Oak Sessions held its first night at Sin City after publicising across campus and on social networking sites. Read on to see what we made of it, plus an interview with Oak Sessions founder Francis Darracott and other members of the team.

Having been impressed by Francis Darracott’s work since I saw one of his videos for the Attic People back in 2012, I was keen to see how his project, Oak Sessions, worked in a live setting. Since I only knew 2/4 acts who had been listed to perform on the night, this was also a good chance to check out some new names in the local music scene.

Beth Angharad is first to the stage and holds the audience with clean, pure vocals, mature lyrical themes and a surprising but positive contrasting technique on the guitar. During a couple of songs she falls into melodic traps and the sound becomes a little repetitive, but she pulls out of this on the last few songs and becomes much more assertive. Her cover of “Landslide” by Stevie Nicks is sweet and simple, without unnecessary embellishments, and she finishes to a very appreciative audience.

859015_158408410981848_1220783346_o

Paddy Kelly remains a firm favourite in the local acoustic crowd yet still finds ways to improve each performance. His song “Demons”, which has received airplay on BBC Wales, is an astonishing feat of song-writing, filled with pure soul and energy. Asides from one minor trip on an intro the set is fluid and professional with room for a few jokes with the audience. A new polish on some of his older songs prove yet again that Paddy has the talent and drive to get the success he deserves.

858111_158408394315183_62518577_o

Third act Ophelia Xerri is an emerging name on the Swansea music scene. Her performance at the live Oak Sessions is shockingly good, and during her setlist she proves herself to possess a huge wealth of talent. Although I wasn’t sure whether the band she introduces after a few songs is necessary it seems to give her confidence, and she builds a good relationship with her audience during the performance. A fantastic re-working of “No Diggity” becomes a crowd favourite. Her cover of “A Real Hero” is a coincidence since I’d heard it in the film Drive two days before and fallen in love with it. This version feels slightly messy in terms of rhythm, which in the original is very controlled, but Xerri’s vocals perform well, and overall this is an outstanding performance from an act who just seems to be getting started.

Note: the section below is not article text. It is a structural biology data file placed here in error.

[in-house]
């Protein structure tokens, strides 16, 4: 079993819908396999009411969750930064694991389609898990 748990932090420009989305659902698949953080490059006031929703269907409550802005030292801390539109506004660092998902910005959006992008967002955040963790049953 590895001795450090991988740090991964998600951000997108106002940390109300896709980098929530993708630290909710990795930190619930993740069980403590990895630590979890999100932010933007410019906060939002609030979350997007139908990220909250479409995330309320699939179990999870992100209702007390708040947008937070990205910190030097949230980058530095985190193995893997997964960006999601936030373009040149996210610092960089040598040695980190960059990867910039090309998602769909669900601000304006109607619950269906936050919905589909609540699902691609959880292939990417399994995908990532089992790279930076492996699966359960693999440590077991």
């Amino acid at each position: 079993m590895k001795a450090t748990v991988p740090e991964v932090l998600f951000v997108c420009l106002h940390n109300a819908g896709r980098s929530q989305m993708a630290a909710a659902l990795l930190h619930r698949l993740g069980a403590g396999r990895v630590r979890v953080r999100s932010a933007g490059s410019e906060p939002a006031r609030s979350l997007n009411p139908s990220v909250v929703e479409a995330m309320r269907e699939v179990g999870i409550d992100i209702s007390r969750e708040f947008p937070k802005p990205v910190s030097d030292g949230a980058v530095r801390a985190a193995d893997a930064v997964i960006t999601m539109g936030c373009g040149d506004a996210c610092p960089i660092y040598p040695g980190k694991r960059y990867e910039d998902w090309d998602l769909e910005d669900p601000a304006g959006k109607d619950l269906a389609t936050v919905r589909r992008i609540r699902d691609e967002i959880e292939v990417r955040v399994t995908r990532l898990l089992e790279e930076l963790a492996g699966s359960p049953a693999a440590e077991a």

859099_158408480981841_237646144_o

Dominic Griffin closes the night with a good, relaxed vibe. Despite audience numbers dwindling, perhaps due to Oceana being next on everybody’s list, there’s still a great energy on stage and a decent mix of covers and original songs. Griffin could potentially learn to project his voice more, as lovely-sounding as it is; it occasionally comes across as weak, threatening to be drowned out by the instruments or noisy crowd. Otherwise the performance is great: confident, original and fun. Definitely one to look out for.

856738_158408580981831_415167575_o

Oak Sessions was founded in the summer of 2012 by Francis Darracott, 23, a former student of Photography at Swansea Met. He quit to pursue the project as it began to take off, choosing to do something he enjoyed and could earn money from as opposed to getting into debt doing a course at university. Some of the earlier bands and artists he recorded include Katy Rose, the Attic People, and Paddy Kelly.

“I don’t want to put it under my name,” he says. “I filmed Paddy Kelly and that lot and thought I’d put it under a company name. ‘Oak’ came about because… it’s a wood. And solid… This sounds ridiculous but an oak grows from a seed and it grows, you know? And that’s sort of what I’m hoping will happen with this. At the moment it pays enough that I can have a few pints and rent and stuff.”

This is just the second session (not including an “Unplugged” session at Mozarts the following Monday after this gig) put together by the Oak team, but it seems to have gone down very well indeed.

“It’s the first one we’ve done where we knew there’d be people here,” Francis tells me. “A good mate of mine, Jamie, gave me a night to host at Townhill for Swansea Met. And it was really early, we didn’t have much time to promote it. So it was an awkward night, everyone was staring. But I’m really happy with tonight. Is it going to be a good review? Bad review?”